Apart from having the mother from hell and losing her beloved father so young, Christina had a fairly good childhood and was an intelligent and capable young woman. She spoke many languages fluently, rode well, was well-versed in history and politics and was much admired throughout Europe. She remained in the background politically until she was 18 and then became Queen regnant proper. It’s fair to say that she wasn’t the best of queens, but that was as much due to circumstances as any shortcomings on her behalf. She steered clear of marriage, saying privately that she found the whole thing distasteful and while she enjoyed the company of men, her closest relationships and truest affections were directed toward the women in her life. Was she a lesbian? It’s hard to say for sure, but given her distaste for the institution of marriage and all it entailed, it’s fair to say that if she ever did have sex it was far more likely to have been with a woman than a man. She reigned as queen proper for a decade, but she never really enjoyed it. She had wanted to abdicate long before 1654 but kept agreeing to stay on because parliament begged her. She felt a bit of a hypocrite, ruling over a Protestant country when she was secretly a Catholic, but it also made her a very tolerant woman. She did not discriminate against anyone based on religious distinctions and believed that everyone should be allowed to worship as they saw fit. These were very liberal views for the time.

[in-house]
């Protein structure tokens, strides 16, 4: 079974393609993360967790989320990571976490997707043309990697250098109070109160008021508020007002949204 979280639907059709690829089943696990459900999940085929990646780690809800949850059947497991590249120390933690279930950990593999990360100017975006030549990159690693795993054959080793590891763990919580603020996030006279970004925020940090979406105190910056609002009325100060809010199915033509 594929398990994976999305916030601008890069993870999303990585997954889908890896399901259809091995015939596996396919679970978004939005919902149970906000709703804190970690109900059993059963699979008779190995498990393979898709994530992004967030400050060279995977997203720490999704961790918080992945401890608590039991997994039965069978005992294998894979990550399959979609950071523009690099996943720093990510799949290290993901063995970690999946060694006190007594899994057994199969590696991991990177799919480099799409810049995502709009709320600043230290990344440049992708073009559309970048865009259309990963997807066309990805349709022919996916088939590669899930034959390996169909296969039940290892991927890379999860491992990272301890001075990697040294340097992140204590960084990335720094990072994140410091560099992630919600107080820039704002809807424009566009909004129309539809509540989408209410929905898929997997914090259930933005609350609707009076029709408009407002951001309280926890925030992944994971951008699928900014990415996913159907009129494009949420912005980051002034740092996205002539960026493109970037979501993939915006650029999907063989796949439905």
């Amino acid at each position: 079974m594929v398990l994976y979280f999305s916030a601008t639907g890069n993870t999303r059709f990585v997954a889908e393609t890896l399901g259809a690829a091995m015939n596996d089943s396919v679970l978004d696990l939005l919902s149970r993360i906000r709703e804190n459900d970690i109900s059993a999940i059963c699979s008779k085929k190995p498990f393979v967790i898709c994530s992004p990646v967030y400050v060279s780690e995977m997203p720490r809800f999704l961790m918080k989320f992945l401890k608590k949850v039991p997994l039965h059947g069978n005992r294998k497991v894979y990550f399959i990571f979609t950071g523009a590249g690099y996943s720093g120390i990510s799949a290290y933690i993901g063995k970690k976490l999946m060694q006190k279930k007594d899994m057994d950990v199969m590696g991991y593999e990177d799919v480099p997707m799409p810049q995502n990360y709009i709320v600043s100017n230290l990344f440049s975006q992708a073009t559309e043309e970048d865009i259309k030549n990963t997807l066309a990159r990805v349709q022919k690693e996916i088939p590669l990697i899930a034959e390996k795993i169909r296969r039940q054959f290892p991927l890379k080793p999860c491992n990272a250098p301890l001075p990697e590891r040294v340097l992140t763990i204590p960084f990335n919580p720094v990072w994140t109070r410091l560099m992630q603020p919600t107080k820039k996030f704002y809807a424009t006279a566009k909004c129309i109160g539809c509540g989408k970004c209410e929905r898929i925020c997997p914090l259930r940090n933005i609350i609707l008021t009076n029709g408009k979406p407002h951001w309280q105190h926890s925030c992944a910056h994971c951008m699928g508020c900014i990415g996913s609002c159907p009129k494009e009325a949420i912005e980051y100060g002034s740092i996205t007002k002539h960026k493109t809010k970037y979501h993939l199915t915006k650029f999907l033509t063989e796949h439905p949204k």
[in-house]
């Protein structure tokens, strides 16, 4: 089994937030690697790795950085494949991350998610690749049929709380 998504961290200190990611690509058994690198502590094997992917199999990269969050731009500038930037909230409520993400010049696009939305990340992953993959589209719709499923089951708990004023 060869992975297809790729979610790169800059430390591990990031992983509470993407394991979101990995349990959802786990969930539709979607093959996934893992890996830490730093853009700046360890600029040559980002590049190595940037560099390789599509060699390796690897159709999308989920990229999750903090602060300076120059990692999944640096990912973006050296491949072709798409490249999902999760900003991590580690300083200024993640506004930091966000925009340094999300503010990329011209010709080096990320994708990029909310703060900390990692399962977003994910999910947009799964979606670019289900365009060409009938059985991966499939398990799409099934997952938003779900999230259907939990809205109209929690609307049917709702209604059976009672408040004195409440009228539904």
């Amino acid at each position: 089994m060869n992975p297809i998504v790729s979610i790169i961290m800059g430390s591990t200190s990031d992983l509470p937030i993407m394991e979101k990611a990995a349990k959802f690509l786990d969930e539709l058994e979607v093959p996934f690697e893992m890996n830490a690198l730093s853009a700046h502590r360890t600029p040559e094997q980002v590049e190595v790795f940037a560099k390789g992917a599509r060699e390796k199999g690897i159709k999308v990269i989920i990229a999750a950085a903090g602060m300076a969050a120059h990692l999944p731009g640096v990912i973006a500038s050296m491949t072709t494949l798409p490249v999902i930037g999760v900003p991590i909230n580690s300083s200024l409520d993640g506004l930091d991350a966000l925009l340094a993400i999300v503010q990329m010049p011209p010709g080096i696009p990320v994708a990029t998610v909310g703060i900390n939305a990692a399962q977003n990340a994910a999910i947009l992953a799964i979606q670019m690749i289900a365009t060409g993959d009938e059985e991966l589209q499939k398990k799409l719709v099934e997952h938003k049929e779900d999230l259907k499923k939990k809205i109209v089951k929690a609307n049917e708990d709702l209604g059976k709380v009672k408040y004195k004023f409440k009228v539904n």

But la! She had a nice abdication ceremony and then buggered off through Denmark and down to Rome, where they were well happy to